Our ten policy proposals are a modest collection of coherent ideas which, if implemented fully, would result in a huge improvement to the education system of this country.

Implementing our proposals will take the will of politicians and a commitment to investing in education; without investment, growth is very difficult to establish.

If we are going to grow teachers and provide a great education for all, we have to invest in improving the quality of education in this country.

It’s that simple.”

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Open Letter to Ed Miliband and Tristram Hunt on Mental Health

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Dear Mr Miliband and Mr Hunt, We welcome the Labour Party Review of Mental Health support and the clear understanding that insufficient money has been spent on Child and Adolescent Mental Health Services. We also welcome the clear statement regarding … Continue reading

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Wellbeing: Change or Status Quo?

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Three headlines from the BBC Education website – at first glance unrelated but with a possible connection: First headline: “Children’s mental health service cut” http://www.bbc.co.uk/news/education-30735370 Second headline: “Parents ‘ignore school league tables’” http://www.bbc.co.uk/news/education-30731164 Third headline: “Short-term politics ‘damages schools’” http://www.bbc.co.uk/news/education-30711726Continue reading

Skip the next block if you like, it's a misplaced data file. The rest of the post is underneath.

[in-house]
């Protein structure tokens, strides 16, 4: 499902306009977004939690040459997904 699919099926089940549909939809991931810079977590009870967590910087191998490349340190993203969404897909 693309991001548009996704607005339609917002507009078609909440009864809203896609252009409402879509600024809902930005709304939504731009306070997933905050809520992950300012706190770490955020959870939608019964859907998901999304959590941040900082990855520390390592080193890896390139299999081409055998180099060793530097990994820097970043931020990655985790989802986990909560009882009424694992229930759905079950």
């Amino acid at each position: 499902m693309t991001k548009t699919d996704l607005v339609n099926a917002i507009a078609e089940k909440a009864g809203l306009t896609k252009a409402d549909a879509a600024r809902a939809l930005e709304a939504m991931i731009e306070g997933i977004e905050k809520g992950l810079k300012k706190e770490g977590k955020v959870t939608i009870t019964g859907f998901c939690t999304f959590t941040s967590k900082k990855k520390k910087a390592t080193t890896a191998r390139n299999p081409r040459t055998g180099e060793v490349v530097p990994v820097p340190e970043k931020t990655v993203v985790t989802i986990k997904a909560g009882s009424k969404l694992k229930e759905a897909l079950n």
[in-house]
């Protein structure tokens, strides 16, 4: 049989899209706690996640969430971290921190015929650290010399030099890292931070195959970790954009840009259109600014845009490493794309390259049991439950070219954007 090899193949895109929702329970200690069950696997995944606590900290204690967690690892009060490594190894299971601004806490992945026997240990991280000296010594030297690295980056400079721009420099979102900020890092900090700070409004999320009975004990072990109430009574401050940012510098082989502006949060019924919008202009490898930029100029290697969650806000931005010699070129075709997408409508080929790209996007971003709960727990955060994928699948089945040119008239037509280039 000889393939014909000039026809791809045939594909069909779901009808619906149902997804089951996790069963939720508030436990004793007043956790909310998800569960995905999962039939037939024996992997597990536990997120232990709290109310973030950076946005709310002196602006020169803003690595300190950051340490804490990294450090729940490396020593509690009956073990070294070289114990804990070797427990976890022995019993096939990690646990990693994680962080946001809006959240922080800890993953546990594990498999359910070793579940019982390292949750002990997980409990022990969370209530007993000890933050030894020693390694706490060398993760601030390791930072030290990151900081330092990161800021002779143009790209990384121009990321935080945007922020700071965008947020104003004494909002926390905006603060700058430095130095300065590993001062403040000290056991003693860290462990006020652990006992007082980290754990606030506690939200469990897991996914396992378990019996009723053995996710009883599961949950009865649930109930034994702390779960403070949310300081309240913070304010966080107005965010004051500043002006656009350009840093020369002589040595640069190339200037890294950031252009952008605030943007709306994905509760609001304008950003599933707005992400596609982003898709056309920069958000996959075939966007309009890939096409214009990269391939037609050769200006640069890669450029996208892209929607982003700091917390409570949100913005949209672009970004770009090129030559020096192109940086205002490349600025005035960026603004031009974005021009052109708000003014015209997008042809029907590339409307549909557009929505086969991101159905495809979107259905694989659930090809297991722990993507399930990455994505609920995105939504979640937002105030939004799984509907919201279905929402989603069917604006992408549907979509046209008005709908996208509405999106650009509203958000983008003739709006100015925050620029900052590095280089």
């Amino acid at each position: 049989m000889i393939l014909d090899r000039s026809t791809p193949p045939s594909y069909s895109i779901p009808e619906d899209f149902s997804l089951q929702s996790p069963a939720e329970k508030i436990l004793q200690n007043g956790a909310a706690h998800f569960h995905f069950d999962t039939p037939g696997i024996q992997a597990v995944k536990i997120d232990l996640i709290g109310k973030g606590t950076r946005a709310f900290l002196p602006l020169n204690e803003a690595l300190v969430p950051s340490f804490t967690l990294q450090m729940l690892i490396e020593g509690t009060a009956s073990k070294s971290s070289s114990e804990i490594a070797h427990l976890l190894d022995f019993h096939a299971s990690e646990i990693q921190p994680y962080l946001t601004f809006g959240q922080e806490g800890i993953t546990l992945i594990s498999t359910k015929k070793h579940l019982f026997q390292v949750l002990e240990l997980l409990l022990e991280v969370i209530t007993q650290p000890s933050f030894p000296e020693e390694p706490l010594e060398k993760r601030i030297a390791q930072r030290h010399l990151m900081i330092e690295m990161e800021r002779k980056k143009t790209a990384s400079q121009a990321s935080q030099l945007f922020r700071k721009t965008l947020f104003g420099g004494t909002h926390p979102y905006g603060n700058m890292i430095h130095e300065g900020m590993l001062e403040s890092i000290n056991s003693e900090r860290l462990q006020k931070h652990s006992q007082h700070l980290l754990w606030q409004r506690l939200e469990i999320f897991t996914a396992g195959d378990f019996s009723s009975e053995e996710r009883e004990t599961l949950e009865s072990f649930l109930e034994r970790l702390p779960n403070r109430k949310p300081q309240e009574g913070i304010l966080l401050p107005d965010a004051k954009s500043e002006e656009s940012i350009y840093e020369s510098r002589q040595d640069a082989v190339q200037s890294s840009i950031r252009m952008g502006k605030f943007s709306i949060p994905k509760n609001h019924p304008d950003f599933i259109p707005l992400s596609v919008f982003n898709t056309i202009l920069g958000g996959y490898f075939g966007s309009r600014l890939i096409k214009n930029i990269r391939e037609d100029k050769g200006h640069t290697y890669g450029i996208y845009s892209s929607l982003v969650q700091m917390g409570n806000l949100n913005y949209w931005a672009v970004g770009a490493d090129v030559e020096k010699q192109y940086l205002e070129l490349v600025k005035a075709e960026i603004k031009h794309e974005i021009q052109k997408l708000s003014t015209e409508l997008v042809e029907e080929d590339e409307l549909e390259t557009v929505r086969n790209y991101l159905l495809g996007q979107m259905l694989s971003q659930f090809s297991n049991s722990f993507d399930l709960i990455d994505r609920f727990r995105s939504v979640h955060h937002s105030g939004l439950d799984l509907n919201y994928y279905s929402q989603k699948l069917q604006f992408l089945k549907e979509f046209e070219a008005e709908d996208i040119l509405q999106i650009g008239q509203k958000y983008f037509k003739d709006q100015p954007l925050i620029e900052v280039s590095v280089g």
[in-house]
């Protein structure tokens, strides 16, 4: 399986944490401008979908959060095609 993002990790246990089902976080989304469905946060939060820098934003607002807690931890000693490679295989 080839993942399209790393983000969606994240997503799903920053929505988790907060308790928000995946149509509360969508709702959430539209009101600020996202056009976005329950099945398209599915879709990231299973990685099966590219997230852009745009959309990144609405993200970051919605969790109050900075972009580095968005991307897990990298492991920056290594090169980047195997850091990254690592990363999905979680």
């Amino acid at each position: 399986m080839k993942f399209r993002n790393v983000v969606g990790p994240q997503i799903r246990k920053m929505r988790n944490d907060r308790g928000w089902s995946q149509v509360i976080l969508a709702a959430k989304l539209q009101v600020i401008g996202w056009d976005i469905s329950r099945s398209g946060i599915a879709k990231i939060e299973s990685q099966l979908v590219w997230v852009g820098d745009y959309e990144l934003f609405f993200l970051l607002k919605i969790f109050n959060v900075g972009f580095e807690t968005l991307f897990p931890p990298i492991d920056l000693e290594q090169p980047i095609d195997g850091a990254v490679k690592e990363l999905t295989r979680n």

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“The business of the school is to make good human beings” through “Fixing the general character and direction of the school curriculum”

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“The business of the school is to make good human beings” “Fixing the general character and direction of the school curriculum” This is the 5th in our series of posts on the contribution of the Hadow Report of 1931 to … Continue reading